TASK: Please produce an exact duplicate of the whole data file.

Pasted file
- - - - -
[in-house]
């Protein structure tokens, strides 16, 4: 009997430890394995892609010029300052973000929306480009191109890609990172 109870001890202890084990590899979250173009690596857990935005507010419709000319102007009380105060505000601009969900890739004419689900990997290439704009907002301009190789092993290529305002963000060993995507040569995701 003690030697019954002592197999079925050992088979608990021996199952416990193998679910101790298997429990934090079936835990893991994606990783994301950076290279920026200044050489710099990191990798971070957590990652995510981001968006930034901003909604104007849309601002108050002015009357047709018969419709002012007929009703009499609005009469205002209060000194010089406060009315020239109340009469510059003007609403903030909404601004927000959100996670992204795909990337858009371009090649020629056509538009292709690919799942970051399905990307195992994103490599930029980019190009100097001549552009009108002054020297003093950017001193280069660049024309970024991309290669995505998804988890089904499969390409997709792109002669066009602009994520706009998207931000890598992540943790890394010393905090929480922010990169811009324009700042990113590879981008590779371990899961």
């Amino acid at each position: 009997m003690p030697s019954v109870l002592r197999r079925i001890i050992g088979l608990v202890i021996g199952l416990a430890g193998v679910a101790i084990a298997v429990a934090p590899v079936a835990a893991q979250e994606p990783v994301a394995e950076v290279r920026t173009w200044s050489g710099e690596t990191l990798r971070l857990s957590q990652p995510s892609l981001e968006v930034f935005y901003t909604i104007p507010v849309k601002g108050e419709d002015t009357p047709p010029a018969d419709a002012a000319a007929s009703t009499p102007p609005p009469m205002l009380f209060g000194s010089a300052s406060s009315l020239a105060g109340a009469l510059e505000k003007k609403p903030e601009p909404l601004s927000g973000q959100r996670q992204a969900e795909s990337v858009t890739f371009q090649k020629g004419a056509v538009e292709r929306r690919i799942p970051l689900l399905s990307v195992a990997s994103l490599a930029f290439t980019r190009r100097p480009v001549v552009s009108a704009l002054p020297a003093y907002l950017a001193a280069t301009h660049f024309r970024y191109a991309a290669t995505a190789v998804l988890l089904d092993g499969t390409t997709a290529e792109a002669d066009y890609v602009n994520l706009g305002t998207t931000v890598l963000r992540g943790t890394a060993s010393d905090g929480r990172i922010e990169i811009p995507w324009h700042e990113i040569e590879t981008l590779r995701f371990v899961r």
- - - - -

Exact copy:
[in-house]
């Protein structure tokens, strides 16, 4: 009997430890394995892609010029300052973000929306480009191109890609990172 109870001890202890084990590899979250173009690596857990935005507010419709000319102007009380105060505000601009969900890739004419689900990997290439704009907002301009190789092993290529305002963000060993995507040569995701 003690030697019954002592197999079925050992088979608990021996199952416990193998679910101790298997429990934090079936835990893991994606990783994301950076290279920026200044050489710099990191990798971070957590990652995510981001968006930034901003909604104007849309601002108050002015009357047709018969419709002012007929009703009499609005009469205002209060000194010089406060009315020239109340009469510059003007609403903030909404601004927000959100996670992204795909990337858009371009090649020629056509538009292709690919799942970051399905990307195992994103490599930029980019190009100097001549552009009108002054020297003093950017001193280069660049024309970024991309290669995505998804988890089904499969390409997709792109002669066009602009994520706009998207931000890598992540943790890394010393905090929480922010990169811009324009700042990113590879981008590779371990899961």
């Amino acid at each position: 009997m003690p030697s019954v109870l002592r197999r079925i001890i050992g088979l608990v202890i021996g199952l416990a430890g193998v679910a101790i084990a298997v429990a934090p590899v079936a835990a893991q979250e994606p990783v994301a394995e950076v290279r920026t173009w200044s050489g710099e690596t990191l990798r971070l857990s957590q990652p995510s892609l981001e968006v930034f935005y901003t909604i104007p507010v849309k601002g108050e419709d002015t009357p047709p010029a018969d419709a002012a000319a007929s009703t009499p102007p609005p009469m205002l009380f209060g000194s010089a300052s406060s009315l020239a105060g109340a009469l510059e505000k003007k609403p903030e601009p909404l601004s927000g973000q959100r996670q992204a969900e795909s990337v858009t890739f371009q090649k020629g004419a056509v538009e292709r929306r690919i799942p970051l689900l399905s990307v195992a990997s994103l490599a930029f290439t980019r190009r100097p480009v001549v552009s009108a704009l002054p020297a003093y907002l950017a001193a280069t301009h660049f024309r970024y191109a991309a290669t995505a190789v998804l988890l089904d092993g499969t390409t997709a290529e792109a002669d066009y890609v602009n994520l706009g305002t998207t931000v890598l963000r992540g943790t890394a060993s010393d905090g929480r990172i922010e990169i811009p995507w324009h700042e990113i040569e590879t981008l590779r995701f371990v899961r």